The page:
The year was 1961, a year marking the start of the racial unrest that would last throughout the decade. Living in a trailer camp in Maryland with his wife and children, Fred’s future seemed bleak—that is, until he heard a college football coach being interviewed on a local radio show talking about becoming a Physical Education teacher. The coach’s words would inspire him enough to register at Maryland State College, a then all-black college. The thing of it was, Fred Engh was white. He would become the first white student to attend Maryland State, a segregated college. His intention was not to break any racial barriers or make any headlines. He simply wanted a better life for himself and his family as an accredited teacher. What he learned from attending that college however was something he had not expected. Matchsticks: An Education in Black & White is his story.
Fred Engh and his non-profit organization, NAYS—the National Alliance for Youth Sports—have positively affected the lives of millions of children throughout the country for decades, but chances are you have never heard of him or his group. What he has tried to do is make organized sports for kids fun. He has done this by training coaches to be fair, avoid playing favorites, bulling players, and stopping fans from getting out of control. He has also tried to even the playing field for children of different colors and ethnicities. From baseball to soccer to golf, he has made it his mission to let children choose to play the sport they love—no matter where they live or how well they play. And yet, the story behind how he discovered his calling in life is definitely a remarkable one of transition.
Today, when racial disparagement has once again taken the form of marches, protesters, and daily news headlines, here is a tale of discovery, understanding, and personal change. A lesson still as valuable today as it was then.
"A memoir from 'the first white student to receive his diploma at an all-Black college' . . . In this intriguing, entertaining look into the past, the author shares what it was like to become fully aware of the insidious entrenchment of racism in American society . . . Interspersed with the primary narrative are sidebar timelines of major events that occurred between 1941 and 2020, which help anchor the author’s personal story in a historical context . . . Given the 'rampant' division that currently plagues our social landscape, [Engh's] lesson of acceptance and intellectual growth is heartening . . . Thought-provoking memories of a civil rights–era friendship that crossed racial lines."—Kirkus Reviews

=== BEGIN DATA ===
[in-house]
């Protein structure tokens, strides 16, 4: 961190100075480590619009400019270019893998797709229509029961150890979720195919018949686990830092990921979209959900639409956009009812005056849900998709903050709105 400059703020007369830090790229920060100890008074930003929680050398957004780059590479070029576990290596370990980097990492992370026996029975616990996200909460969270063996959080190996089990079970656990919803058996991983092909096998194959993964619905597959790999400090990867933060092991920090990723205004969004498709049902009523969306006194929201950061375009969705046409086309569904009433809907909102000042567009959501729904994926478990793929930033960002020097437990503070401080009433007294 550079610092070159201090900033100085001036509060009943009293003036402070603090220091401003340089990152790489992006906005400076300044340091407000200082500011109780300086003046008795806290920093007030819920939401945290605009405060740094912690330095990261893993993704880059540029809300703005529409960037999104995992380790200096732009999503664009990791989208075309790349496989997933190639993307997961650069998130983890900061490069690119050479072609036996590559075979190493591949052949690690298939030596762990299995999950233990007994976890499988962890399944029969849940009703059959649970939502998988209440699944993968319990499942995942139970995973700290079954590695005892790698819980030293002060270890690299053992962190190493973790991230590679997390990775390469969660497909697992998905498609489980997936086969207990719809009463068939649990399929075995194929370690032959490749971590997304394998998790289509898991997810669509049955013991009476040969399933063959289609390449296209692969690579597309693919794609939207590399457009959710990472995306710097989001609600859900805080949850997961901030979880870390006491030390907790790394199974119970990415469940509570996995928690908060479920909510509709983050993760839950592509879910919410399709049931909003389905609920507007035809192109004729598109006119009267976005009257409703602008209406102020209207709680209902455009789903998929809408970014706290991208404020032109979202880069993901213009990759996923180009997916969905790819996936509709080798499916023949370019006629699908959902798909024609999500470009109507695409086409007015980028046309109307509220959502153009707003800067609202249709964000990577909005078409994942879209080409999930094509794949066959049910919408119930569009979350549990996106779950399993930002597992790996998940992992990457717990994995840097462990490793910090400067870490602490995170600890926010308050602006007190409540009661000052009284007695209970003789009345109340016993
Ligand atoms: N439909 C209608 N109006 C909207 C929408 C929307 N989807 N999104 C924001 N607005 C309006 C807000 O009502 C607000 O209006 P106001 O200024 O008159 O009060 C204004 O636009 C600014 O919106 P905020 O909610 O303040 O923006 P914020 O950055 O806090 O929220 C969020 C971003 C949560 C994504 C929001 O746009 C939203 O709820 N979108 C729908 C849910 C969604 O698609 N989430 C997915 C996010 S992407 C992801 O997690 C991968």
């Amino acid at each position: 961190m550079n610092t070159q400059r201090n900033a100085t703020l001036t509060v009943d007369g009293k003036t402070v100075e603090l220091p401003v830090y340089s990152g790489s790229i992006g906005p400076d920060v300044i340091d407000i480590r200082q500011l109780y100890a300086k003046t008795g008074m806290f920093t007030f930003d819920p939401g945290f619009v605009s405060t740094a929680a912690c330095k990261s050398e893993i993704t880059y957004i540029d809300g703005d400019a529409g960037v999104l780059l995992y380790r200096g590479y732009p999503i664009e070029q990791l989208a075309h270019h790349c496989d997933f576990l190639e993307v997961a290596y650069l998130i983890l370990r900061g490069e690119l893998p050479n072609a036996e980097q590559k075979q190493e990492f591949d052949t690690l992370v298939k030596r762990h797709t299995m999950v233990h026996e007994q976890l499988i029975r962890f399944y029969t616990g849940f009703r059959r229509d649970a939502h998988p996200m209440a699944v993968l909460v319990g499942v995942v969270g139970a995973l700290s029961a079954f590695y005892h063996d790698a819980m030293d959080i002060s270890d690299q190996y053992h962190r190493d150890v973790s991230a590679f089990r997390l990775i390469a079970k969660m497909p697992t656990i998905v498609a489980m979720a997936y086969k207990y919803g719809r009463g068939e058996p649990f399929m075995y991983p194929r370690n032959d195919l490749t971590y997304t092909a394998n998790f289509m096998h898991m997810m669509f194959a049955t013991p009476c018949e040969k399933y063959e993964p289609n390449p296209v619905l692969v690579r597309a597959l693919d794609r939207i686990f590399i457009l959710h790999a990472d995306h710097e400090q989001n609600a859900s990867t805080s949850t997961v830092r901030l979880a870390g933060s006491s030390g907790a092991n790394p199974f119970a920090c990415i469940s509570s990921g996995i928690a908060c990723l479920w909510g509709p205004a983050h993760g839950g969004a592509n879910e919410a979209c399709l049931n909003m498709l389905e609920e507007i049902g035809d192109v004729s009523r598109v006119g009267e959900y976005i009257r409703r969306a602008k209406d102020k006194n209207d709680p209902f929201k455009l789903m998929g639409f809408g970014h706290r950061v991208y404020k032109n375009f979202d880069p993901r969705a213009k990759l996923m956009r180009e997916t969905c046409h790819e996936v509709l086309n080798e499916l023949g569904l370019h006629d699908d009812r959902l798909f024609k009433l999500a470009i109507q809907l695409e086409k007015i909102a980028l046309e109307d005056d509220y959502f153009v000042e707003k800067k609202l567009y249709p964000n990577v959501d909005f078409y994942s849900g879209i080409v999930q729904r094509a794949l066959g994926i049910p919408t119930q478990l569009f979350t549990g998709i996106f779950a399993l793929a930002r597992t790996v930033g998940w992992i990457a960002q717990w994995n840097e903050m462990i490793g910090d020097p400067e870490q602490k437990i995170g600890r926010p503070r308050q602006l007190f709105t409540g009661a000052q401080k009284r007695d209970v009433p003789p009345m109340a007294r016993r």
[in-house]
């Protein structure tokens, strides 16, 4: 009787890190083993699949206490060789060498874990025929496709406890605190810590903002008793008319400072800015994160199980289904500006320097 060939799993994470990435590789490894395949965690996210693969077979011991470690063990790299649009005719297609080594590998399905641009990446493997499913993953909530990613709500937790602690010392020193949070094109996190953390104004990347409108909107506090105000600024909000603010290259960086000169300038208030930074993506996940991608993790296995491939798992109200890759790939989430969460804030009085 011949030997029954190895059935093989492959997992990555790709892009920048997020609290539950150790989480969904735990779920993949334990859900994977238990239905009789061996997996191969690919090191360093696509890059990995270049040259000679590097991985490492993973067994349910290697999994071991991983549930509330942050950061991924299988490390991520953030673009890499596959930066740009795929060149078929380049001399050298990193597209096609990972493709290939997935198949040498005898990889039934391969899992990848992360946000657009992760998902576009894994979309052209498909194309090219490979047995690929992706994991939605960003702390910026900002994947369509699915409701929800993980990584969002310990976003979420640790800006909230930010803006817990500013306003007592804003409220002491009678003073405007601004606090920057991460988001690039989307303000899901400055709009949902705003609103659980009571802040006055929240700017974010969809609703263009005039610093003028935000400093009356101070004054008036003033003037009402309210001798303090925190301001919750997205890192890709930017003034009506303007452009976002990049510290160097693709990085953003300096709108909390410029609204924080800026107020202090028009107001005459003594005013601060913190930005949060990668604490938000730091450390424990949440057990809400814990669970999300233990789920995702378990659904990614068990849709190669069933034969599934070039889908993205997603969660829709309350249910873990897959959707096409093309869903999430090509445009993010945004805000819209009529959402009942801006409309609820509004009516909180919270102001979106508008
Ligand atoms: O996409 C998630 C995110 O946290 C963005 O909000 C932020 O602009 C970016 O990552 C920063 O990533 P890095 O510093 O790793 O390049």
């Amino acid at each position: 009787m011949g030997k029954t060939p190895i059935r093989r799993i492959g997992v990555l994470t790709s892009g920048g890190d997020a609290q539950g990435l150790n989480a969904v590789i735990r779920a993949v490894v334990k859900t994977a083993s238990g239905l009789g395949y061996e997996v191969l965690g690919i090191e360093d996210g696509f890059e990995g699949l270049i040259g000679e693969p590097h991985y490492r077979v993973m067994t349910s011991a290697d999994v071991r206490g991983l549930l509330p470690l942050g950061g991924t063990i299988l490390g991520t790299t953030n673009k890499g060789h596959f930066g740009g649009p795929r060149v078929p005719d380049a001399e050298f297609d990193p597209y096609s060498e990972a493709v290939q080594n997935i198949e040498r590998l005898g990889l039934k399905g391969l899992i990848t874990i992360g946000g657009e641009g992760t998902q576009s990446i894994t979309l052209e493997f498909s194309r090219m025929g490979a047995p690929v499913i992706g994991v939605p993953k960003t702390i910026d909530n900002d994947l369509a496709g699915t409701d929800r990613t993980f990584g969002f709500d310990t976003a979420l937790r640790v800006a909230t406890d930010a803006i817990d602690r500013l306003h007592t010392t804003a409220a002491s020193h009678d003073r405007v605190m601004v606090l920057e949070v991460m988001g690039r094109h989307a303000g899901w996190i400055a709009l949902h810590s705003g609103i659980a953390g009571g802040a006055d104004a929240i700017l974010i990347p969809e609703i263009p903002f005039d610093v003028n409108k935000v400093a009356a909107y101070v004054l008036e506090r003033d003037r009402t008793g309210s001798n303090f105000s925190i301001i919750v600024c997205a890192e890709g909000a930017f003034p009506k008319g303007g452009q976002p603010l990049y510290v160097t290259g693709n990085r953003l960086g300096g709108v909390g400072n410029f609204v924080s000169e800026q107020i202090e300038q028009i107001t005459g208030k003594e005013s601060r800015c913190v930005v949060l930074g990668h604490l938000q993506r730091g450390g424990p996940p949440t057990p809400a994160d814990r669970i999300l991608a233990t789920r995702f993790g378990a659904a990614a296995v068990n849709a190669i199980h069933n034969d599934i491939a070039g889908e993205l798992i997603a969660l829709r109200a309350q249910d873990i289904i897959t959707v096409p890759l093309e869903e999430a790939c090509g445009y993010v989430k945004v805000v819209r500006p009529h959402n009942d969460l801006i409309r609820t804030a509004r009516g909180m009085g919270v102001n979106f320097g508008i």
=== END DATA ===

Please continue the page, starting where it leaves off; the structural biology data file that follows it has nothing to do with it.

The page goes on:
"Inspiring . . . this isn’t just a story about tapping into potential. It’s about tapping into the potential of a society to fix itself — to undo systemic racism. It’s about just what it takes, person by person . . . MATCHSTICKS is filled with heartening moments, told with warmth as well as honesty . . . certainly, as we go through the process of reckoning with the fact that racism is alive and well even now, it’s great to read a story like this."—Medium.com - Jana Martin
"In this warmly accessible book, Fred Engh’s life is related as a parallel to racial questions that continue to rise—and hopefully grow to improve . . . both a fine insight into the impact of sports, sportsmanship, and brotherhood—subjects that concern us all—as well as a thoroughly entertaining memoir. Highly recommended."—Grady Harp, top book reviewer
"Engh (Why Johnny Hates Sports), the founder of the National Alliance for Youth Sports, shares the unusual path his life took . . . [as] 'the first white student to receive his diploma at an all-Black college in 1961' . . . Engh’s experience as the school’s lone white student enabled him to empathize with his Black colleagues who were routinely regarded with disgust or hostility because of their skin color . . . this fascinating fish-out-of-water account provides a unique perspective on race and culture."—Publishers Weekly
Fred Engh has been involved in youth sports for over thirty years—as a coach, athletic director, and sports educator. In 1981, he founded a program that evolved into The National Alliance For Youth Sports (NAYS), a nonprofit organization that works to provide safe sports for America’s youth. As president of the Alliance, Engh has appeared on numerous television shows, including Dateline NBC and 20/20.
Jann Seal attended the University of Maryland in College Park receiving her undergraduate degree in English. After driving around the world in a Land Rover and writing about her adventures, she began her career teaching high school English in Baltimore’s inner city. With a move to Los Angeles, she became an advertising copy writer opening the door to writing for network television soap operas. Jann currently writes and edits magazines and newspaper articles and has published a cookbook. She and her husband Paul live in Lake Worth, Florida.